With A Knight's Captive coming out very soon, I thought I would talk a little about Anglo-Saxon poetry. There are some beautiful and very poignant poems in Old English. Poems such as The Seafarer and The Wife's Lament speak to us even today of love and loss and longing. There are poems that contain useful information - verse is a useful memory device - and poems celebrating places such as Durham, battles such as the battle of Maldon, biblical heroines such as Judith and profound mystical experiences. The Dream of the Rood takes the idea of the cross on which Christ was crucified: the 'wondrous tree' from which he hung, and has the tree speak to us directly as it too suffered with Christ.
I wanted to honour this great tradition in A Knight's Captive, which takes place in 1066, the year when the doomed KIng Harold of England issued the coin in the picture above. I did so by devising my own versions of poems that were another part of Anglo-Saxon society and poetry - riddles.
There are riddles about wine, about a bookworm, about a reed, about a shield, about a plough. Some are saucy and double-edged in meaning; all give clues as to what people noticed in those times, what was important to them, what amused them. Some of the original riddles can be seen here and here. I read them and even though the poems are in translation I feel directly connected to a people long past - a wonderful, slightly eerie event.
Here are my own riddles. They appear in A Knight's Captive as the heroine Sunniva and hero Marc are attempting to escape the clutches of her uncle in the mysterous and dangerous fenlands:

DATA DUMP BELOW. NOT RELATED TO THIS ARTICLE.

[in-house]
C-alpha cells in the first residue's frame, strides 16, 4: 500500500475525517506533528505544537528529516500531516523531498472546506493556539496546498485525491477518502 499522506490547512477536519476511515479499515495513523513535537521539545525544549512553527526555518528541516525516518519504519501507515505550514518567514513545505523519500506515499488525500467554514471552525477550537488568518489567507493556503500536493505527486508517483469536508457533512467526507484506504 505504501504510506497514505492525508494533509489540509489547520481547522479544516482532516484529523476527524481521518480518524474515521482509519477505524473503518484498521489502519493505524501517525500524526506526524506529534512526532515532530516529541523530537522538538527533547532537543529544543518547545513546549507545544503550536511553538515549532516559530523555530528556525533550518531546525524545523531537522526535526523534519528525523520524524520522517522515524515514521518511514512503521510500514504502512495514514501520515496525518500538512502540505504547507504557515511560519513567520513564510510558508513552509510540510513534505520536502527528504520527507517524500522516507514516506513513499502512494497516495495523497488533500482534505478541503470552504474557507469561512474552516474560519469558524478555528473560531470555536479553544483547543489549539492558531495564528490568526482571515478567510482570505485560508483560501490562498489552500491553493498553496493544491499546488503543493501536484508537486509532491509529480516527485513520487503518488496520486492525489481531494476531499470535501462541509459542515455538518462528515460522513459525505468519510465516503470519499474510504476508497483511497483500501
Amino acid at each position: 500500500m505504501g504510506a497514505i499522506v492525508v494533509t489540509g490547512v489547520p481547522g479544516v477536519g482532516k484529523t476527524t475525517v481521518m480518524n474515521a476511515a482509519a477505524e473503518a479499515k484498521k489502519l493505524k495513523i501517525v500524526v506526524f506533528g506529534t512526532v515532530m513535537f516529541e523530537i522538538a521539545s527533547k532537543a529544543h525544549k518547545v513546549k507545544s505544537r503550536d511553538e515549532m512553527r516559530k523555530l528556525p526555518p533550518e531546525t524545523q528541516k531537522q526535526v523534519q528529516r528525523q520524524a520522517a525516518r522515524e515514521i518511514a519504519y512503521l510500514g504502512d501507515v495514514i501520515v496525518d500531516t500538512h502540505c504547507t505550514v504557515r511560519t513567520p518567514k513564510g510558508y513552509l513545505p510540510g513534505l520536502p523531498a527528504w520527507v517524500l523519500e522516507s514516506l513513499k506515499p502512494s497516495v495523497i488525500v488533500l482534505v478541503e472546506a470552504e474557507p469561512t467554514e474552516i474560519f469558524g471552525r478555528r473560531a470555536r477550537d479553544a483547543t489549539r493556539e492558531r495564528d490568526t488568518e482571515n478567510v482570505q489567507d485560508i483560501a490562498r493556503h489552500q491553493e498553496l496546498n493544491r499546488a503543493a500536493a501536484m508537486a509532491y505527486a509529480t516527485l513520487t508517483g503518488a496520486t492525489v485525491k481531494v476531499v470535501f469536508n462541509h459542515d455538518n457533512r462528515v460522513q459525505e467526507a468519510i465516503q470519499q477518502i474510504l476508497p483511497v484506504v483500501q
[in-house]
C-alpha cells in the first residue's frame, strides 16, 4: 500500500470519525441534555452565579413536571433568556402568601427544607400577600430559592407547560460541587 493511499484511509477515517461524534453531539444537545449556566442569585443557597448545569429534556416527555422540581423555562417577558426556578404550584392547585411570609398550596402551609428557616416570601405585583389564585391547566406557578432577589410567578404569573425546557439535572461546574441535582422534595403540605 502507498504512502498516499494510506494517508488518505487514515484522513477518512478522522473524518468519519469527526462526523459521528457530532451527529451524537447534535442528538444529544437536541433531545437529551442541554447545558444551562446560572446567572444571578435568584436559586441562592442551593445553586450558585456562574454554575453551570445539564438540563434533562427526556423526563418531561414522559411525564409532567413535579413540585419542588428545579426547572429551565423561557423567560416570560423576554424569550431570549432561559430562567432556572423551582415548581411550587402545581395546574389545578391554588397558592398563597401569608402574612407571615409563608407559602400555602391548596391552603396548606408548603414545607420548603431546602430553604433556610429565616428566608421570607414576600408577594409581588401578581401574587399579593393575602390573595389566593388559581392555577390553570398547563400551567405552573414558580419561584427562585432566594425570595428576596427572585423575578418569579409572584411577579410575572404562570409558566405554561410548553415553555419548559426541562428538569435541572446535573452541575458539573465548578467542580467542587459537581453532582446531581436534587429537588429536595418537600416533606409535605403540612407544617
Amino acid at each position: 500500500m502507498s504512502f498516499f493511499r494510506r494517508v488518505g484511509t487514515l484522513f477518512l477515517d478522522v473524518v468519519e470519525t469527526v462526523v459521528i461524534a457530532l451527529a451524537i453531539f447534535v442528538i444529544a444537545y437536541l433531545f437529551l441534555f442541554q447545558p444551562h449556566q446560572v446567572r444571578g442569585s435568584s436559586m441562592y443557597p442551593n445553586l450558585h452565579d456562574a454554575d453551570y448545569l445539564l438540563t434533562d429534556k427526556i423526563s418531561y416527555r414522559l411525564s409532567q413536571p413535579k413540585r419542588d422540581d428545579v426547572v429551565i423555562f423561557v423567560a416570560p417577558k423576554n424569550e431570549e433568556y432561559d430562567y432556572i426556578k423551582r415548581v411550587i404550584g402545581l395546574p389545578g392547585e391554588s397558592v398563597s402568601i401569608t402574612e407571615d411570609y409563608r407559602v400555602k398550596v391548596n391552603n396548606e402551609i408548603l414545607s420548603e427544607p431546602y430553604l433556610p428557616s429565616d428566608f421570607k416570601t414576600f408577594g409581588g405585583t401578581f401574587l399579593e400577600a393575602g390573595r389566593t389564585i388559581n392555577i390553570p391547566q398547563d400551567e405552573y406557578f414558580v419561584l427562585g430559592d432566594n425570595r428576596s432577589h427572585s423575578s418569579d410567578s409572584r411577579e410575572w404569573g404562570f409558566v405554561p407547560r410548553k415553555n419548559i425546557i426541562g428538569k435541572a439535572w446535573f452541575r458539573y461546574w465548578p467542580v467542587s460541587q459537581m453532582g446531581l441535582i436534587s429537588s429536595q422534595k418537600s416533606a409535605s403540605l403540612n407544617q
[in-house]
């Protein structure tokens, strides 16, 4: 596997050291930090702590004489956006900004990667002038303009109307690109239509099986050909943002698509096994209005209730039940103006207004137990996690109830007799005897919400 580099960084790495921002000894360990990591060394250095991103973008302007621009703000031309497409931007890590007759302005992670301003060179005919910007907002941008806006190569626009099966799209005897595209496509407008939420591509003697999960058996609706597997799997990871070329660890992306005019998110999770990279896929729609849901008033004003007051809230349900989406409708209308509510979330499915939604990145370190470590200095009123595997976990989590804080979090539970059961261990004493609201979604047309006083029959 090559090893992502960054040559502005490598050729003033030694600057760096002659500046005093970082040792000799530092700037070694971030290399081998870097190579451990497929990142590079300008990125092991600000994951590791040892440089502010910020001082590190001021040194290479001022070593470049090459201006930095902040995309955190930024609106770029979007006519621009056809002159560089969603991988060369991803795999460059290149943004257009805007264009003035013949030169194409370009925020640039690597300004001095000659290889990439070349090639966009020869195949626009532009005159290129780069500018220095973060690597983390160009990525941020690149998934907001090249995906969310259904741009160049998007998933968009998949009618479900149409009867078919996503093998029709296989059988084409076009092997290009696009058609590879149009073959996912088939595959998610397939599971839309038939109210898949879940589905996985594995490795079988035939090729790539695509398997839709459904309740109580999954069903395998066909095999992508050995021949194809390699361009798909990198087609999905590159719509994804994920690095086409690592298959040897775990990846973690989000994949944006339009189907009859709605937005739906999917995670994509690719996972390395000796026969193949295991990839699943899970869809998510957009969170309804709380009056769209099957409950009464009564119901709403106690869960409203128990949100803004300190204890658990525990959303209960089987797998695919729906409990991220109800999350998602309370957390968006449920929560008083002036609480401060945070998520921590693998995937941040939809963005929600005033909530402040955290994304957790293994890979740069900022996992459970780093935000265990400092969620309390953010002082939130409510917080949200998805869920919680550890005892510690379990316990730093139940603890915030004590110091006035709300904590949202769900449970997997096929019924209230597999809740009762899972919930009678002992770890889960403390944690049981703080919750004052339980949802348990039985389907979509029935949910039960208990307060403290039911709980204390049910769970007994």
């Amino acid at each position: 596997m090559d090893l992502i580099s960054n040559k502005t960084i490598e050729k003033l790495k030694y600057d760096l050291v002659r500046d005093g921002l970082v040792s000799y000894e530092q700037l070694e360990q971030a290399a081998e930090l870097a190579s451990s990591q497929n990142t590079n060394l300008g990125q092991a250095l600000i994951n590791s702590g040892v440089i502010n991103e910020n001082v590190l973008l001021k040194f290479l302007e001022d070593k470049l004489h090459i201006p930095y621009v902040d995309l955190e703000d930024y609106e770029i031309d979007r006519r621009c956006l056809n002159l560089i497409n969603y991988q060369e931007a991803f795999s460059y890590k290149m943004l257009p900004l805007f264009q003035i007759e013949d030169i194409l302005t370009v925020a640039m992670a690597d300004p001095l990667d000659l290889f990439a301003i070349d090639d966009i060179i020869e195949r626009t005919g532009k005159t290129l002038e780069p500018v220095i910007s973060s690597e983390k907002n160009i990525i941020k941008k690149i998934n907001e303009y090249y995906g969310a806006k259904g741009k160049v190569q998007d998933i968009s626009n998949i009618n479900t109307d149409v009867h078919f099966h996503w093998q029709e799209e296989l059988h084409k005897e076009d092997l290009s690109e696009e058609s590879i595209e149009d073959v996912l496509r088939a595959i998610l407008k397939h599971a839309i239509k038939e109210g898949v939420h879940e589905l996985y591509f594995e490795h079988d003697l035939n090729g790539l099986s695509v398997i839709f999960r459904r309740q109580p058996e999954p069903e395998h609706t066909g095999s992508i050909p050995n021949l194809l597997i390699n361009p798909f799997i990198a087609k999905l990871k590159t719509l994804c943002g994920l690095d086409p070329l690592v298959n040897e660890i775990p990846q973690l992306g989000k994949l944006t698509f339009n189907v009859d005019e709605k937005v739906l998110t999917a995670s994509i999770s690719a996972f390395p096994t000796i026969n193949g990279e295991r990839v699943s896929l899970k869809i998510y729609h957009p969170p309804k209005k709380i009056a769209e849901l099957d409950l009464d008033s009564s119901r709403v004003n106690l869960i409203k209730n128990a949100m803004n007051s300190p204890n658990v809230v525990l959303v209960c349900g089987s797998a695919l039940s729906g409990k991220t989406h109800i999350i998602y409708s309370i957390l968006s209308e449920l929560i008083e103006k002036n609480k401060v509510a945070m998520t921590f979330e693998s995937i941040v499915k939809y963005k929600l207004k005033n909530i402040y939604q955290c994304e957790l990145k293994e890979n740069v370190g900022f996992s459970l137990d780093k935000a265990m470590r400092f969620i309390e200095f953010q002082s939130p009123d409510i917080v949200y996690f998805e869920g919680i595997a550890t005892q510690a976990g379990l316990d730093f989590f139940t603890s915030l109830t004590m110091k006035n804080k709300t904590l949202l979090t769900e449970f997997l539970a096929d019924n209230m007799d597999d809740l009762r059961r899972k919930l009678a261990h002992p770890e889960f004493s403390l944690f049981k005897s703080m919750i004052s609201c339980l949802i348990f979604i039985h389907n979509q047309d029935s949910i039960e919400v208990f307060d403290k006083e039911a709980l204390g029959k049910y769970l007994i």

She was a good traveler, Marc thought, kneeling up in the log boat to row. As the darkness faded to a dusky rose and the sun began to burn off some of the river-fog, she began to ask him riddles.
"This is one way we English pass the long winter evenings, so it is a skill you need," she said.
"Ask away," Marc answered. It passed the dull time of rowing and he could still listen and keep watch. Her voice lilted to him over his shoulder, teasing and playful.
"A giant, now toppled,
hollow and dead,
still glides where it never would
That was easy. "This boat," Marc answered.
"Here is another," Sunniva paused to wrap her head-square about her alder paddle to save her hands against the knobbly bark. She had offered to tear it in two for him to share but, when Marc shook his head, she cleared her throat and declared,
"This knave creeps and clings,
A friend to mischief, the enemy
of sight. The sun may drive him off -"
"You cannot claim fog is male," Marc interrupted. "It is a woman. Listen." He listened himself first, checking all about was still and reedy, no dogs or busy hunters, then spoke.
"She winds her promise of mystery about you,
Endlessly deceiving and beguiling. Softer than dew."
"Not so," Sunniva replied at once. "Listen -"
And so they went on, moving slowly but steadily through the fens until they reached a point where the mist seeped away and they found themselves on a river, rowing to a fording-place.
[Photograph of the coin of Harold II from the British Museum by courtesy of Wikimedia Commons]